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Molecular HLA class II typing of greater than 1700 individuals from The Gambia in West Africa and Malawi in South-Central Africa revealed a striking diversity of HLA DRB-DQB haplotypes as defined by restriction fragment length polymorphism (RFLP); this diversity is twice as extensive as that found in northern Europeans. Despite this diversity, sequence and PCR/oligonucleotide analysis showed that the recently described variant DRB1*1304 is the commonest DRB1 allele in The Gambia. The sequence, geographical distribution, and RFLP association of this allele, together with homozygosity test results, suggest that DRB1*1304 may have arisen from DRB1*1102 and have reached its remarkably high frequency as a result of recent directional selection. The prevalence of this unusual allele has implications for trials of subunit vaccines in this area. The extensive and distinctive HLA class II region polymorphism in sub-Saharan Africans is consistent with evidence from other genetic loci implying an African origin of modern Homo sapiens.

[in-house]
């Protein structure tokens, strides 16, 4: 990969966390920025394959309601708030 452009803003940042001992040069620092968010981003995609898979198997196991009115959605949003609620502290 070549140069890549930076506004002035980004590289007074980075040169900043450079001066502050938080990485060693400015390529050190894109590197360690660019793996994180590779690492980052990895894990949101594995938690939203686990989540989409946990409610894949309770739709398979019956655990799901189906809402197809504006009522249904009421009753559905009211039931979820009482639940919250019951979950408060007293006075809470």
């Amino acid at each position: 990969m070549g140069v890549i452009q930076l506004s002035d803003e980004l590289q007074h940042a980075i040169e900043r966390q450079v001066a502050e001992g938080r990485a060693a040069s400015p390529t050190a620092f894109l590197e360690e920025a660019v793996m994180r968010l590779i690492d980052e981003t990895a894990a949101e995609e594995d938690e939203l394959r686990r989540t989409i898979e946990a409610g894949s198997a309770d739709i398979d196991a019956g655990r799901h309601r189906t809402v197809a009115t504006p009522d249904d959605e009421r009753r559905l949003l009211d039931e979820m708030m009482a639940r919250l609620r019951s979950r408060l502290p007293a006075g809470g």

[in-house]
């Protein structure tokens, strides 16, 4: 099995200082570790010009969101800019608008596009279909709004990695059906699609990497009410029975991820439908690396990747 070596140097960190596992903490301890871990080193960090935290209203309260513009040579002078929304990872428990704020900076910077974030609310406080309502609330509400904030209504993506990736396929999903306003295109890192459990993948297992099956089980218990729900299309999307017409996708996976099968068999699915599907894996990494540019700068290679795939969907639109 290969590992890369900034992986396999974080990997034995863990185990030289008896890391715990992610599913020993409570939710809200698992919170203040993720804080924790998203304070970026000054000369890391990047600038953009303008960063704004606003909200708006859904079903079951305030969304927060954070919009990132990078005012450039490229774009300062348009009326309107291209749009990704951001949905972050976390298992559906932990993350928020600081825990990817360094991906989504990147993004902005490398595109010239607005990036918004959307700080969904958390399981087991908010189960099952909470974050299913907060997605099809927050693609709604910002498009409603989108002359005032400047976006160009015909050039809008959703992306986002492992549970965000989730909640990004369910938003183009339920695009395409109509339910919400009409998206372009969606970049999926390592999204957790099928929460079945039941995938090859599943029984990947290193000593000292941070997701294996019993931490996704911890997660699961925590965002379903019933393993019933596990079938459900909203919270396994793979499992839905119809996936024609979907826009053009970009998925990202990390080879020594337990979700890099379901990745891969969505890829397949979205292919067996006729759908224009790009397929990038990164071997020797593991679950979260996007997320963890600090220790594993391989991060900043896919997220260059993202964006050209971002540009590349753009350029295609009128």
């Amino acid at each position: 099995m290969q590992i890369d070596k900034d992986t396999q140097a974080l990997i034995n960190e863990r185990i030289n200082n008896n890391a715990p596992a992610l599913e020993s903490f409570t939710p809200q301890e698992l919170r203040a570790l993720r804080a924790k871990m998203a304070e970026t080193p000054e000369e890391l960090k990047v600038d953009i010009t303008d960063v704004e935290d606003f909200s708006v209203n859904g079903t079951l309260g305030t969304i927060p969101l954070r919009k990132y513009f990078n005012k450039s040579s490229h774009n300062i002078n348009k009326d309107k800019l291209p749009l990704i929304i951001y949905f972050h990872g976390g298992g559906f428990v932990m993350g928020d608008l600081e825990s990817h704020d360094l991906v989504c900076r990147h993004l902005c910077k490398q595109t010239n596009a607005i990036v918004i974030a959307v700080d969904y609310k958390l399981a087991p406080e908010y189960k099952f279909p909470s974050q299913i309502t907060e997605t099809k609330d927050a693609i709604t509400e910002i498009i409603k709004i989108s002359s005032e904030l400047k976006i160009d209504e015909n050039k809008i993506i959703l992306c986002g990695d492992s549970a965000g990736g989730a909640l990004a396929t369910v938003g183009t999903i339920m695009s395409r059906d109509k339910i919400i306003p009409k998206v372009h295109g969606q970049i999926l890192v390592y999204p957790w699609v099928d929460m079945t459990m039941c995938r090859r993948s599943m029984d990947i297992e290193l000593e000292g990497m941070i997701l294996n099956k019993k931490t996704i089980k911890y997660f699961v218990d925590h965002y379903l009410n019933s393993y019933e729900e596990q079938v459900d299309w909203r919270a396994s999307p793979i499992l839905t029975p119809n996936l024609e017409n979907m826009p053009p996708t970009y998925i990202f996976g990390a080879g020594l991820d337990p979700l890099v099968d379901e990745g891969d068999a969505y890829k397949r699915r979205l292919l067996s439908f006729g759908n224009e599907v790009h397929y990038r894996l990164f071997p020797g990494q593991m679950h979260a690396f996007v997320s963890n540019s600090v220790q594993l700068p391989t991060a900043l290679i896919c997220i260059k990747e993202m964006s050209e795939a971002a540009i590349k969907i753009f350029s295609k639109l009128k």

Original publication




Journal article


Proceedings of the National Academy of Sciences of the United States of America

Publication Date





2277 - 2281


Institute of Molecular Medicine, University of Oxford, John Radcliffe Hospital, United Kingdom.


Leukocytes, Humans, DNA, Histocompatibility Antigens Class II, HLA-DR Antigens, Restriction Mapping, Genes, MHC Class II, Gene Frequency, Haplotypes, Homozygote, Polymorphism, Restriction Fragment Length, Alleles, African Continental Ancestry Group, Gambia, Genetic Variation, HLA-DRB1 Chains